From School Library Journal
Grade 5 Up. Two new entries in the publisher's large-format, chatty series that cover early civilizations. They bring readers a wealth of information in colorful pictures, short articles, and witty "ads" that emphasize the social milieu of ancient Egypt and the world of the Aztecs. From the endpapers decorated with hieroglyphics (Egypt) and the Aztec calendar, to the parchment-colored pages bordered with appropriate symbols, the books exhibit designs and illustrations, costumes and colors based on archaeological findings from these cultures. Feature articles tell of major historical events under headlines reading "Empire at Risk" or "Boy-King Dies." Local news tells of "Maize and Beans Festival" or advertises "Scribes Needed." Special interest coverage brings "Girl talk" and articles on hunting, marriage, and medicine. Wit and humor abound in advertisements for amulets, mud-brick townhouses, and a news picture of an armored Spanish soldier "dressed to kill." Narrative history is lost in this postmodern approach to the past. The "eyewitness" accounts and tongue-in-cheek descriptions couched in modern newscopy and sales talk compress the centuries of these civilization into a single newspaper-style edition. But the books will attract browsers; they bring the varieties of human experience of the past to life; and the facts are there to be absorbed and enjoyed by students who love history as well as those who claim to hate it. Like today's newspapers, these titles offer something for everyone.?Shirley Wilton, Ocean County College, Toms River, NJ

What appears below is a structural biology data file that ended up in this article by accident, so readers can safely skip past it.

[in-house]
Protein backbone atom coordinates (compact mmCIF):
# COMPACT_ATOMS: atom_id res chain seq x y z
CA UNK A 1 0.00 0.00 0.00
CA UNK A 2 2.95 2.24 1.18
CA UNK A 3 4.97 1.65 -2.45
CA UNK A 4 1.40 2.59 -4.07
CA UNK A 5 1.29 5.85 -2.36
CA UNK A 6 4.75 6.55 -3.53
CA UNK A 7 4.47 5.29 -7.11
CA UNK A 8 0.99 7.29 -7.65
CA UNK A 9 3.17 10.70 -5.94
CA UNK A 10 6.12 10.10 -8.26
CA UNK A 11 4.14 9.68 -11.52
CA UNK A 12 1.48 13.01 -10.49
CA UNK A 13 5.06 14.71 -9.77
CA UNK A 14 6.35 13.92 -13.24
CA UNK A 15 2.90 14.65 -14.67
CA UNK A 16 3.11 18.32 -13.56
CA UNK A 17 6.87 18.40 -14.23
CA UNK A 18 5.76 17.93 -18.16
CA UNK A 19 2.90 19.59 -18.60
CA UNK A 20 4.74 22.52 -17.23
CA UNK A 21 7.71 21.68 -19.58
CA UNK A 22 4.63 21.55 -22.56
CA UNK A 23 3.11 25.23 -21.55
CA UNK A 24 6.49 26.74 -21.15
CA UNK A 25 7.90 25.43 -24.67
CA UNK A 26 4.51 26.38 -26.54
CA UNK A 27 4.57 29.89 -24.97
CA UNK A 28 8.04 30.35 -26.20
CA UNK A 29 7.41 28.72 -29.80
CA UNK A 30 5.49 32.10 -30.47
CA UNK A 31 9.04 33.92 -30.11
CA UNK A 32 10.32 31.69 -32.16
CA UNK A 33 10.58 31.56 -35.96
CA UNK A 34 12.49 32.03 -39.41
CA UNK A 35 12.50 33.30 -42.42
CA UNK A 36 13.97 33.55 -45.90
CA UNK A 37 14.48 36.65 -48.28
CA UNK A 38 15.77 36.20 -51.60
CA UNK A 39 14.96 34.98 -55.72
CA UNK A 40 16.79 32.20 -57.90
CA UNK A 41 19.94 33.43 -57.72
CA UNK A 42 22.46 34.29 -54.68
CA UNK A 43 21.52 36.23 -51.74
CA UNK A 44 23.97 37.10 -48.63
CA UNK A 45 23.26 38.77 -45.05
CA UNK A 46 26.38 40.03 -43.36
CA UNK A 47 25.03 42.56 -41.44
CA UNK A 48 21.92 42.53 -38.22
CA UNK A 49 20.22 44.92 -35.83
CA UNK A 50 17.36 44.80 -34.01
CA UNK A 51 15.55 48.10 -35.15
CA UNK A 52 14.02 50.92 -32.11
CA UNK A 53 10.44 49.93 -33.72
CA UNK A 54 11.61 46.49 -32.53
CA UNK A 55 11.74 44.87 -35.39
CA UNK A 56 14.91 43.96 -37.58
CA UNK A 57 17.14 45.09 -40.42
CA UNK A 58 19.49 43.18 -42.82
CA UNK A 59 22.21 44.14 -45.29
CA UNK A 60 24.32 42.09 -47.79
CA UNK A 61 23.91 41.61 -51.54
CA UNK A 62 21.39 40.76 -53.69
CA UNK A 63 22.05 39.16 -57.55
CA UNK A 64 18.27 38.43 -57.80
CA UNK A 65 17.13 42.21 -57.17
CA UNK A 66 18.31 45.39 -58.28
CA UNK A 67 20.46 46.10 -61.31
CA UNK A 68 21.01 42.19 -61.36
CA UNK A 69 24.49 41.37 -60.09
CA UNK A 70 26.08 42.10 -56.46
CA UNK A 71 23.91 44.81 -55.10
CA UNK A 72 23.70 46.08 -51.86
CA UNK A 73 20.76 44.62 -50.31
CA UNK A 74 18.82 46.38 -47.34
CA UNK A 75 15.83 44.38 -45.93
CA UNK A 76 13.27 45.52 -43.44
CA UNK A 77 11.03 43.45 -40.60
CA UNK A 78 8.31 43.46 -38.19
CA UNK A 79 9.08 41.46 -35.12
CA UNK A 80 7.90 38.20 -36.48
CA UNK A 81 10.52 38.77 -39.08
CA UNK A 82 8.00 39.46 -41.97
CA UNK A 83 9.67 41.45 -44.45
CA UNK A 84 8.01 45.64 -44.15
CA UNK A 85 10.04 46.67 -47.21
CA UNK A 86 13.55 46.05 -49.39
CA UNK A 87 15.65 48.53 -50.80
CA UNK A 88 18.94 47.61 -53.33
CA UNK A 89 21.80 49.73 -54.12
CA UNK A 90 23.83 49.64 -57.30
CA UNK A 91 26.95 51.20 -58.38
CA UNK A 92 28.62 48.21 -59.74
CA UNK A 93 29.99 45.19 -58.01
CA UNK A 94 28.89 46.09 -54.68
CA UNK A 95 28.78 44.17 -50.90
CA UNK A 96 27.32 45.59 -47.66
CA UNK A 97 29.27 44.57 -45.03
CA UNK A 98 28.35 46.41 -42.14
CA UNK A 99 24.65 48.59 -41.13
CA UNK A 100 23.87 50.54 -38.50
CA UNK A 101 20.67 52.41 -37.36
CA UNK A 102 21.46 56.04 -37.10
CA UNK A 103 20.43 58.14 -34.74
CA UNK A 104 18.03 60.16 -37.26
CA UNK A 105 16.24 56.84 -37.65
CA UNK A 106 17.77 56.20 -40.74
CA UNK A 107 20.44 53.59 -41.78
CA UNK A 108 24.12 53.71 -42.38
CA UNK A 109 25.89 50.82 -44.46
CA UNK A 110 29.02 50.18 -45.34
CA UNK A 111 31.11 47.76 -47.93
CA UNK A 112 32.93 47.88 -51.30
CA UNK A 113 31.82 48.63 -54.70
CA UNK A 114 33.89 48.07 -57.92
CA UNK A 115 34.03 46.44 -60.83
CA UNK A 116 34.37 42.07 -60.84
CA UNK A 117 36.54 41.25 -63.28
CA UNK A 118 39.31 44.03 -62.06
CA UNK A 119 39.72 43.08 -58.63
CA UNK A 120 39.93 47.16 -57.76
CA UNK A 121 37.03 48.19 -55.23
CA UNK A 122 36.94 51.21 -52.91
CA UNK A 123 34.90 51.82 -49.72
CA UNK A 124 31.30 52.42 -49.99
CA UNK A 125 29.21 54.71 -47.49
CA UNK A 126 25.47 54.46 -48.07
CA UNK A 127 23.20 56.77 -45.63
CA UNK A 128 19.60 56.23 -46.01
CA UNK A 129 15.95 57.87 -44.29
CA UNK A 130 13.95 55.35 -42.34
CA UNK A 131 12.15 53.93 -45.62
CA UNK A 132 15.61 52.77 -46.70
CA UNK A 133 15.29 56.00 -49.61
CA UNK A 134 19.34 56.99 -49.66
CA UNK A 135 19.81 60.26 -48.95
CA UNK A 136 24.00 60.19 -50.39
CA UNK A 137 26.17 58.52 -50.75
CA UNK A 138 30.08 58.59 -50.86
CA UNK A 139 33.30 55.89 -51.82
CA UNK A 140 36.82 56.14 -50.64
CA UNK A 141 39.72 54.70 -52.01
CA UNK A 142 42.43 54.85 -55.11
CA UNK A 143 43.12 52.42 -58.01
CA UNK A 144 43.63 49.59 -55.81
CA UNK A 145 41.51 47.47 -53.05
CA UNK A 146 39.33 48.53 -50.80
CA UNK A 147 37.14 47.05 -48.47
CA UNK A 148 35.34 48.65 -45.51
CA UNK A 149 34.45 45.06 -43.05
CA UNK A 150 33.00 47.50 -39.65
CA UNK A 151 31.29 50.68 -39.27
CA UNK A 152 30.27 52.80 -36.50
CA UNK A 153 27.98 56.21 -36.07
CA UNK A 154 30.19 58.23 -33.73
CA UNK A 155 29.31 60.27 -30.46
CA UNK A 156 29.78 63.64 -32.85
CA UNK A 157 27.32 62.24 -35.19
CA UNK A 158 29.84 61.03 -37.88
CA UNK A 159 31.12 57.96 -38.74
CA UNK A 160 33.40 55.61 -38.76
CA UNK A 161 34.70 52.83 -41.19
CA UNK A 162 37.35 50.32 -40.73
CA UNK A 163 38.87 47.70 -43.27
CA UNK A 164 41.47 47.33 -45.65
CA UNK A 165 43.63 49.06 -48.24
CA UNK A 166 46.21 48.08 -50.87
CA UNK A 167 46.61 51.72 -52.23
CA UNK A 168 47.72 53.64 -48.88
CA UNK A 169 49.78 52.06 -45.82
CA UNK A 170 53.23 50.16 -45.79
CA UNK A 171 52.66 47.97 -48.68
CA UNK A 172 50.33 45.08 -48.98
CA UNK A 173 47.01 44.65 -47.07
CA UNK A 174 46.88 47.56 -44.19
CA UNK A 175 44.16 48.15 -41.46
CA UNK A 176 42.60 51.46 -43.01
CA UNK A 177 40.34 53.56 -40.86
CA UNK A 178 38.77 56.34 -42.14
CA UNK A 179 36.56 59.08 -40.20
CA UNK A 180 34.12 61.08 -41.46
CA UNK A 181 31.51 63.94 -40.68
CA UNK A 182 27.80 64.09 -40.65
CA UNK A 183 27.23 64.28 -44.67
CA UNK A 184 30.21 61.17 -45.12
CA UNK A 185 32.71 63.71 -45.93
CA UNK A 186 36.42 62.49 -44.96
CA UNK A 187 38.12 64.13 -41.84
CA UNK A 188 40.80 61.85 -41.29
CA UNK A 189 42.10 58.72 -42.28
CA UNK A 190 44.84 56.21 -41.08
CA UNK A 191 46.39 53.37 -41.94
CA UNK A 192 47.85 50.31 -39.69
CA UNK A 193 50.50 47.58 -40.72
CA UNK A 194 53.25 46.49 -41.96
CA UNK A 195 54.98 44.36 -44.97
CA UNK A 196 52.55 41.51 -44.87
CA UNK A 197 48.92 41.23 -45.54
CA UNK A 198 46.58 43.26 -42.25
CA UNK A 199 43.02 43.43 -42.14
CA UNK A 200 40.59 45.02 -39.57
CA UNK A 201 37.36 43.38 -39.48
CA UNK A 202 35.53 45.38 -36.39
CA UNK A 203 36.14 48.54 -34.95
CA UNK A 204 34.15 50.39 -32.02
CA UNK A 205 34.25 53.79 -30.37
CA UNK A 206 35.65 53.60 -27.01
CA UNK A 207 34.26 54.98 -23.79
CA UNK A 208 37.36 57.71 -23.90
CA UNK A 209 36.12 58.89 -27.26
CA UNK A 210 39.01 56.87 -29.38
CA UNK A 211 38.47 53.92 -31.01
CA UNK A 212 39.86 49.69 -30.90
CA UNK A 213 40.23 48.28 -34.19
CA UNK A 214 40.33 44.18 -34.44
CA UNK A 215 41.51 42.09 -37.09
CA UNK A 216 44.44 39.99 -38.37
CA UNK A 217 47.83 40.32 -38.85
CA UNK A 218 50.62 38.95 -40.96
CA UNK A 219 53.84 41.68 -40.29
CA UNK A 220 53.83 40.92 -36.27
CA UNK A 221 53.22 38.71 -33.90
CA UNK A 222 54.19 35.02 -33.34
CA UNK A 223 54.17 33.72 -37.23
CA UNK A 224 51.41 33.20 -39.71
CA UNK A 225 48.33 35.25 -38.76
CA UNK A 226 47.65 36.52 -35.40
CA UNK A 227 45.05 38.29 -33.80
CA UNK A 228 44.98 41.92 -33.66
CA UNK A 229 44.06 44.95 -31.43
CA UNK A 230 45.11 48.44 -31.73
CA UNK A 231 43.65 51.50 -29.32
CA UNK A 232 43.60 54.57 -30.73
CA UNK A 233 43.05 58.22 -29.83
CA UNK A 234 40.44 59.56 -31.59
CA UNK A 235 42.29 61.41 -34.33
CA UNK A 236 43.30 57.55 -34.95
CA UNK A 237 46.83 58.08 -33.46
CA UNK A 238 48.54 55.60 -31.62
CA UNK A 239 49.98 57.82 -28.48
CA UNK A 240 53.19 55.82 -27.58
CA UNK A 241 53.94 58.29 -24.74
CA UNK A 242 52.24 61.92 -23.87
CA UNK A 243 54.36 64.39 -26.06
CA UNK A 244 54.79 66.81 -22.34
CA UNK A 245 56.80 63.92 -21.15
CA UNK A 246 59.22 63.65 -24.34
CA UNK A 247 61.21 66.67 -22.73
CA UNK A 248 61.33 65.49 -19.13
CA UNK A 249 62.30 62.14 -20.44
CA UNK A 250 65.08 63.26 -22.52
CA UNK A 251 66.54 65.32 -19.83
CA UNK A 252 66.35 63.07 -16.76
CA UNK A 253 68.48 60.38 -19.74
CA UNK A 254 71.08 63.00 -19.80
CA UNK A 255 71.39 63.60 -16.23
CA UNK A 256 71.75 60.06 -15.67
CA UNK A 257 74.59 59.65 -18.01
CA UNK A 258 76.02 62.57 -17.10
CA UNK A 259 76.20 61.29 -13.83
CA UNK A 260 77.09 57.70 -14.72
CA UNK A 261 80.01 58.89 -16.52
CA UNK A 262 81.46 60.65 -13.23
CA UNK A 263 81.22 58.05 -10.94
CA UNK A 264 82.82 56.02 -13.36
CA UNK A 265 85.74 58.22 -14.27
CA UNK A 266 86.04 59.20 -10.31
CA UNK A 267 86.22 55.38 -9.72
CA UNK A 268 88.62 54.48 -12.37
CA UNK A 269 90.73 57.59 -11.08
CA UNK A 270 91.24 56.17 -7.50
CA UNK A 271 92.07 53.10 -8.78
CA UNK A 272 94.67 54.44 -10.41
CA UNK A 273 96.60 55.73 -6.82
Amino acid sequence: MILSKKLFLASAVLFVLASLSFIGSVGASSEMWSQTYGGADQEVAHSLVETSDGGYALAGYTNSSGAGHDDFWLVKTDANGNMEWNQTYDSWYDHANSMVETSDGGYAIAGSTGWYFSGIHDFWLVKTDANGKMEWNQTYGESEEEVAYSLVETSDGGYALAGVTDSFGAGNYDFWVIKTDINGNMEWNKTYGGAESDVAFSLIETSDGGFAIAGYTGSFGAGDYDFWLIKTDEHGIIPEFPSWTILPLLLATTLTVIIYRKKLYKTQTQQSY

Copyright 1997 Reed Business Information, Inc.
About the Author
Scott Steedman is an editor, writer and publishing consultant, and an Adjunct Professor at Simon Fraser University, Vancouver. He co-edited Visions of British Columbia, winner of the 2010 City of Vancouver Book Award.
James Putnam has been a Visiting Scholar in Museum Studies at New York University and Curator of the Contemporary Arts and Cultures Program at the British Museum.
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